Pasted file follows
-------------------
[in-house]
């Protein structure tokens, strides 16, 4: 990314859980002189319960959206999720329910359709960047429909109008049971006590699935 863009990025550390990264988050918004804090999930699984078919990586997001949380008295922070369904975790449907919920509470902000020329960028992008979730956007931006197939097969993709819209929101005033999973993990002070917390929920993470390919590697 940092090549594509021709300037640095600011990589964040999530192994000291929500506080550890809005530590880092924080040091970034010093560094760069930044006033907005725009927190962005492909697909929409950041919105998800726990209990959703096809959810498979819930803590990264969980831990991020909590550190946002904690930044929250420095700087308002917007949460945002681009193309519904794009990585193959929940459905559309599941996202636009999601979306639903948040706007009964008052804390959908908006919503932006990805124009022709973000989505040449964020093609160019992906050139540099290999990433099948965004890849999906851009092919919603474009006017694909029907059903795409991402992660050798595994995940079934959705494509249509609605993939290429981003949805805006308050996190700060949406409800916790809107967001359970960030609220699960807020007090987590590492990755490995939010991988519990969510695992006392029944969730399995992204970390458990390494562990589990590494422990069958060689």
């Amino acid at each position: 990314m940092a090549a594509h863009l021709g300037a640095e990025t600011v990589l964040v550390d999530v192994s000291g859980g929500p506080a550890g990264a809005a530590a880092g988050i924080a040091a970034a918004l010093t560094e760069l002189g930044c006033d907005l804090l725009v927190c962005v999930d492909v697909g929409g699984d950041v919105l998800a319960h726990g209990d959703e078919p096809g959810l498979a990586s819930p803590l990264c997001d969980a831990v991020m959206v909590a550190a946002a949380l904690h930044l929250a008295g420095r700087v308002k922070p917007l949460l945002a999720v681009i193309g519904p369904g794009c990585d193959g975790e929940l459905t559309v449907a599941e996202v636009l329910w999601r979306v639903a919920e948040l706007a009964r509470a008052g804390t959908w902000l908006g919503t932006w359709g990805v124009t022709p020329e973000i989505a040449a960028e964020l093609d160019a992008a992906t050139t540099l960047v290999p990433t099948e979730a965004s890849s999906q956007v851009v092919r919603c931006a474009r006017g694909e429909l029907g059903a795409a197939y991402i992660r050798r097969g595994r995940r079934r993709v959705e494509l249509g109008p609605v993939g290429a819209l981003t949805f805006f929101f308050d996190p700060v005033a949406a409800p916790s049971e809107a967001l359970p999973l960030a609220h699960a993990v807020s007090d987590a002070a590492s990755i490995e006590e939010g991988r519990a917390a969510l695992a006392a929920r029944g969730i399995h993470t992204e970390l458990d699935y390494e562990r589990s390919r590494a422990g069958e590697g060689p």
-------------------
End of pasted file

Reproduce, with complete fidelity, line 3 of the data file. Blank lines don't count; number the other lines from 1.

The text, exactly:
């Amino acid at each position: 990314m940092a090549a594509h863009l021709g300037a640095e990025t600011v990589l964040v550390d999530v192994s000291g859980g929500p506080a550890g990264a809005a530590a880092g988050i924080a040091a970034a918004l010093t560094e760069l002189g930044c006033d907005l804090l725009v927190c962005v999930d492909v697909g929409g699984d950041v919105l998800a319960h726990g209990d959703e078919p096809g959810l498979a990586s819930p803590l990264c997001d969980a831990v991020m959206v909590a550190a946002a949380l904690h930044l929250a008295g420095r700087v308002k922070p917007l949460l945002a999720v681009i193309g519904p369904g794009c990585d193959g975790e929940l459905t559309v449907a599941e996202v636009l329910w999601r979306v639903a919920e948040l706007a009964r509470a008052g804390t959908w902000l908006g919503t932006w359709g990805v124009t022709p020329e973000i989505a040449a960028e964020l093609d160019a992008a992906t050139t540099l960047v290999p990433t099948e979730a965004s890849s999906q956007v851009v092919r919603c931006a474009r006017g694909e429909l029907g059903a795409a197939y991402i992660r050798r097969g595994r995940r079934r993709v959705e494509l249509g109008p609605v993939g290429a819209l981003t949805f805006f929101f308050d996190p700060v005033a949406a409800p916790s049971e809107a967001l359970p999973l960030a609220h699960a993990v807020s007090d987590a002070a590492s990755i490995e006590e939010g991988r519990a917390a969510l695992a006392a929920r029944g969730i399995h993470t992204e970390l458990d699935y390494e562990r589990s390919r590494a422990g069958e590697g060689p």